I'm answering this as an reminder, to give point to my comment(s) on "user1949346" answer to this same OP.
So as many already answered: either way is fine.
Followed by emphasizes of their own impressions.
Introductory, as also in the previous named comments stated, my opinion is
C++ header extensions are proposed to be
.h if there is actually no reason against it.
Since the ISO/IEC documents use this notation of header files and no string matching to
.hpp even occurs in their language documentations about
But I'm now aiming for an approvable reason WHY either way is ok, and especially why it's not subject of the language it self.
So here we go.
C++ documentation (I'm actually taking reference from the version N3690) defines that a header has to conform to the following syntax:
2.9 Header names
< h-char-sequence >
" q-char-sequence "
any member of the source character set except new-line and >
any member of the source character set except new-line and "
So as we can extract from this part, the header file name may be anything that is valid in the source code, too. Except containing
'\n' characters and depending on if it is to be included by
<> it is not allowed to contain a
Or the other way if it is included by
""-include it is not allowed to contain a
In other words: if you had a environment supporting filenames like
prettyStupidIdea.>, an include like:
would be valid, but:
would be invalid. The other way around the same.
would be a valid includable header file name.
Even this would conform to
C++, it would be a pretty pretty stupid idea, tho.
And that's why
.hpp is valid, too.
But it's not an outcome of the committees designing decisions for the language!
So discussing about to use
.hpp is same as doing it about
.mm or what ever else I read in other posts on this topic.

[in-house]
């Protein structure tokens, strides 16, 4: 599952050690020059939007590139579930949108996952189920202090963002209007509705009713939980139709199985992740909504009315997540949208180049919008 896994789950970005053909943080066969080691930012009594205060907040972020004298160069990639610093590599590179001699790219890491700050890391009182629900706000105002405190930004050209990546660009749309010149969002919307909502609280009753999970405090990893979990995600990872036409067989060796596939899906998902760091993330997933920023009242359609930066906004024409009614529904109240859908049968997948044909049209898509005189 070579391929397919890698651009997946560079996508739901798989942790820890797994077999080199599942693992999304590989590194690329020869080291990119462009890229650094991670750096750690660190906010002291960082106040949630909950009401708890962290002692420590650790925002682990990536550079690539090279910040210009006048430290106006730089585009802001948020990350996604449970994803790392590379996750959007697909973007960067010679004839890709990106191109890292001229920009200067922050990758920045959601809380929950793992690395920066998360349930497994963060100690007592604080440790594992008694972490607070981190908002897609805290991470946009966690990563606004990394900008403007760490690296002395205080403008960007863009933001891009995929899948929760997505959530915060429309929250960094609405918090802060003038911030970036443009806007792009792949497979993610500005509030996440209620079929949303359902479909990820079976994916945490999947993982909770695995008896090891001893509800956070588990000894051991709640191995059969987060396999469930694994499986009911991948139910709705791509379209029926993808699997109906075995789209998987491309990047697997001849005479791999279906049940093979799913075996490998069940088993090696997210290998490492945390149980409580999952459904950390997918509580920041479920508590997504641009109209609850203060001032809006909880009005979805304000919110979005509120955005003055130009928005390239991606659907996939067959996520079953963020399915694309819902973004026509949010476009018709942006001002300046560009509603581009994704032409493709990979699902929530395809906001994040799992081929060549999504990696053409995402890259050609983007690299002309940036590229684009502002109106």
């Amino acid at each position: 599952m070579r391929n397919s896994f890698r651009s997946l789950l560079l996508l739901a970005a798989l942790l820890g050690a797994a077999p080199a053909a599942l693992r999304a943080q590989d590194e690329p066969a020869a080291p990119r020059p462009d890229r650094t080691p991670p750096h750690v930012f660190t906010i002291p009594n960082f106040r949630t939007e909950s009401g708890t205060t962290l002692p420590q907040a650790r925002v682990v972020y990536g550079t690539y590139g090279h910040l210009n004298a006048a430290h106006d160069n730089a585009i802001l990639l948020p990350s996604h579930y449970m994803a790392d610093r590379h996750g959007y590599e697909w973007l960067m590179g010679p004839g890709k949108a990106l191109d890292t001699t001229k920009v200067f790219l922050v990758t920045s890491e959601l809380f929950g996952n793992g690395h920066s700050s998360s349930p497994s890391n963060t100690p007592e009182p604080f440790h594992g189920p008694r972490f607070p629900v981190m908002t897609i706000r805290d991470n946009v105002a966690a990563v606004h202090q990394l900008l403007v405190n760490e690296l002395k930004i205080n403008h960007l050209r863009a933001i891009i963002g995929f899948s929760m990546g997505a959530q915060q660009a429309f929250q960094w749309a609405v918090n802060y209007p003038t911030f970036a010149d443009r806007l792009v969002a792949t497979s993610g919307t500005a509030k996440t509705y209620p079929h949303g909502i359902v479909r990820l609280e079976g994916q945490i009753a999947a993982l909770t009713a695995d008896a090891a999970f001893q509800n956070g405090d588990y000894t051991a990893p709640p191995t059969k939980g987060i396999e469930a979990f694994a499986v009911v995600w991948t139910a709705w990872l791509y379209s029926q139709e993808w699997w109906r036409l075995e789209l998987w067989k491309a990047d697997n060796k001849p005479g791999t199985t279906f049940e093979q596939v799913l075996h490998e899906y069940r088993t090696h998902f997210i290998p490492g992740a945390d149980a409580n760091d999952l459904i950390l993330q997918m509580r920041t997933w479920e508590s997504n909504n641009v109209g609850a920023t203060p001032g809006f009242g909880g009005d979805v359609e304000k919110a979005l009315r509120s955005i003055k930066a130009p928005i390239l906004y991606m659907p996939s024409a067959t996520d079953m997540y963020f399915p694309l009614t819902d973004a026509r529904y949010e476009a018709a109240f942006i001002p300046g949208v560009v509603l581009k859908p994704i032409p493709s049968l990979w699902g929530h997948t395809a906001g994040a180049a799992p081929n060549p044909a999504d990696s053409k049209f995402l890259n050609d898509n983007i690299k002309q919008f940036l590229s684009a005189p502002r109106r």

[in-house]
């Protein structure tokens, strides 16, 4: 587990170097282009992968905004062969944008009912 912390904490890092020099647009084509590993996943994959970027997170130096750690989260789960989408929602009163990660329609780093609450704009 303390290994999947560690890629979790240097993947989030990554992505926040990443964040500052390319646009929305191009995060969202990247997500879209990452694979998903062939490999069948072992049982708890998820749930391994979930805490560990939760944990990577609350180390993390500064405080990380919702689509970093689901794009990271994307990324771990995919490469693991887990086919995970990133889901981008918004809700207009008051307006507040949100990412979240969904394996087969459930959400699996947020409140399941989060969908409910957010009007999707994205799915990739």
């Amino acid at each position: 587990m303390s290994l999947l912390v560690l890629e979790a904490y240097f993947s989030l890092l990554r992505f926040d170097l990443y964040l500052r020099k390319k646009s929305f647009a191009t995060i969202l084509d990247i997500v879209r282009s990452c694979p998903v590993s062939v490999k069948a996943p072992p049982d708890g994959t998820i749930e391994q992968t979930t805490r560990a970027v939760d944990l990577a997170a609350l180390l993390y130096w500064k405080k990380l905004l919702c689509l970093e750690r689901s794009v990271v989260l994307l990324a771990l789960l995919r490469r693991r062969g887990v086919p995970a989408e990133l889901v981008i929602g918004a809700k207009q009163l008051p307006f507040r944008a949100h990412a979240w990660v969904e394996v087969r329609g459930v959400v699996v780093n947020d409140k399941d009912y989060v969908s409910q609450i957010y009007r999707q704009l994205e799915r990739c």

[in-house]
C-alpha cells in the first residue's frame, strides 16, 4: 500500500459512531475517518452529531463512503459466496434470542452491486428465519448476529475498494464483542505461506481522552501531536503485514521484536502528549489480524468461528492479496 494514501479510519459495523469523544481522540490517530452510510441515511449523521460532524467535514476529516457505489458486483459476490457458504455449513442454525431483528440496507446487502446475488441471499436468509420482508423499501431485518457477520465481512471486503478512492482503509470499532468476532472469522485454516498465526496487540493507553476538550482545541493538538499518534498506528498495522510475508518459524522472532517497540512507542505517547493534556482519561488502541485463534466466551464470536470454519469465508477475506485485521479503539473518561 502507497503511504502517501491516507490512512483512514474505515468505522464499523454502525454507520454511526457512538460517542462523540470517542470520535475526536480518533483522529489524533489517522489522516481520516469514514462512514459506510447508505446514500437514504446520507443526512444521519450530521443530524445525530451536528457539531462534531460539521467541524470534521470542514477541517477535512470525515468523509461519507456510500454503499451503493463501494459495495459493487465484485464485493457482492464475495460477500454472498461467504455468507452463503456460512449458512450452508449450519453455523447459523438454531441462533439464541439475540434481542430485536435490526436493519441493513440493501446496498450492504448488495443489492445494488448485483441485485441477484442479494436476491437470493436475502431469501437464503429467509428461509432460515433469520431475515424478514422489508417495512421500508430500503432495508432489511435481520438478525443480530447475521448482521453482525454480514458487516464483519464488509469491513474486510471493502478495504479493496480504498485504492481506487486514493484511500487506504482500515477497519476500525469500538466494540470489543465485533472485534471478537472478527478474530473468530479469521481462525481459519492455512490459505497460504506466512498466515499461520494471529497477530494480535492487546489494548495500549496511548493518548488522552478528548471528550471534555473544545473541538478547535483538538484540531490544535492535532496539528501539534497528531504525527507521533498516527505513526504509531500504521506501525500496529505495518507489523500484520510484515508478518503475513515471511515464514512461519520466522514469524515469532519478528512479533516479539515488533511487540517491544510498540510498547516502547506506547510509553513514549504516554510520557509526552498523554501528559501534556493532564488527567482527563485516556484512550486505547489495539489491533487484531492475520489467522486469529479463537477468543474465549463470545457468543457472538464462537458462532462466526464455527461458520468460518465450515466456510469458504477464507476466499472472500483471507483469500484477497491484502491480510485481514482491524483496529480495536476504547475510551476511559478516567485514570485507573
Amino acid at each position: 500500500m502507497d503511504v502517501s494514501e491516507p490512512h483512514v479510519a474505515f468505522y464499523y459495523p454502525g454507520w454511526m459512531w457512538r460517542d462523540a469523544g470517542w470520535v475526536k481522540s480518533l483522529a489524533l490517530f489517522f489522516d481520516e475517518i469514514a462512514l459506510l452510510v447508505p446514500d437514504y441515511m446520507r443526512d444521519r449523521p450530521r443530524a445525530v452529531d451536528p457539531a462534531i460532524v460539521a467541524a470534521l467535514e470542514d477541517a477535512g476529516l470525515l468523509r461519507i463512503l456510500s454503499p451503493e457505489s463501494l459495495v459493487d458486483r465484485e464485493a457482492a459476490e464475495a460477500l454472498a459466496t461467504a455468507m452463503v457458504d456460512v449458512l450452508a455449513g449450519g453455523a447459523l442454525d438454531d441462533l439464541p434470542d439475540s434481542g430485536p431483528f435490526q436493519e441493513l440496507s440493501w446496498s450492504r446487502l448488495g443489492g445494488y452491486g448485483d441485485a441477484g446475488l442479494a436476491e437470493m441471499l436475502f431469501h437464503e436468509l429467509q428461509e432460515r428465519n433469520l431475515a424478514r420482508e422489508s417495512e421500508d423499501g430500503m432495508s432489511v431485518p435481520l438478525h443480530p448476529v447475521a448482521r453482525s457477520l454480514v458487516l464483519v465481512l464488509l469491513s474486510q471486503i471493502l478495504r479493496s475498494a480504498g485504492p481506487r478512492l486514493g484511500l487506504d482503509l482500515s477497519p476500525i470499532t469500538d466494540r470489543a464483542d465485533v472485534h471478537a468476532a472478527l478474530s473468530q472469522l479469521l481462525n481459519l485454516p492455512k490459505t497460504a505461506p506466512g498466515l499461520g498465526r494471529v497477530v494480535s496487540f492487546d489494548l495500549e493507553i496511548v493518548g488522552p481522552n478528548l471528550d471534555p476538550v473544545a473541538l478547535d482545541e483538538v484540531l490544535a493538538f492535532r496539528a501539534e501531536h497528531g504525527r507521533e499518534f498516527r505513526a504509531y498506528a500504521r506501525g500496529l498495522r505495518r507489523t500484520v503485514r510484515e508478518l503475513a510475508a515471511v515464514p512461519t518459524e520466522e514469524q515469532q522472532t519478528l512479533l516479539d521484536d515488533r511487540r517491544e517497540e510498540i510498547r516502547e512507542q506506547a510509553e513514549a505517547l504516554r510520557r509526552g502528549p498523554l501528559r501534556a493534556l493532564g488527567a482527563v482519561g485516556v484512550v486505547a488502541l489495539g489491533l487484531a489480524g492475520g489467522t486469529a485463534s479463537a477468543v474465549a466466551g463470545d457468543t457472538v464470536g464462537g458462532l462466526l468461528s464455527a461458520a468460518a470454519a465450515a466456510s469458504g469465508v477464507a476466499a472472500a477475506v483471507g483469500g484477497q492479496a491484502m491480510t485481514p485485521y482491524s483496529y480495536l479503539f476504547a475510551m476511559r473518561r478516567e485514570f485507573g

I have to admit I have no clue where
.hpp came from1, but I would bet an inventor of some parsing tool, IDE or something else concerned with
C++ came to this idea to optimize some internal processes or just to invent some (probably even for them necessarily) new naming conventions.
But it is not part of the language.
And whenever one decides to use it this way. May it be because he likes it most or because some applications of the workflow require it, it never2 is a requirement of the language. So whoever says "the pp is because it is used with C++", simply is wrong in regards of the languages definition.
C++ allows anything respecting the previous paragraph.
And if there is anything the committee proposed to use, then it is using
.h since this is the extension sued in all examples of the ISO document.
As long you don't see/feel any need of using
.hpp or vise versa, you shouldn't bother. Because both would be form a valid header name of same quality in respect to the standard. And therefore anything that REQUIRES you to use
.hpp is an additional restriction of the standard which could even be contradicting with other additional restrictions not conform with each other. But as OP doesn't mention any additional language restriction, this is the only correct and approvable answer to the question
"*.h or *.hpp for your class definitions" is:
Both are equally correct and applicable as long as no external restrictions are present.
1From what I know, apparently, it is the boost framework that came up with that
2Of course I can't say what some future versions will bring with it!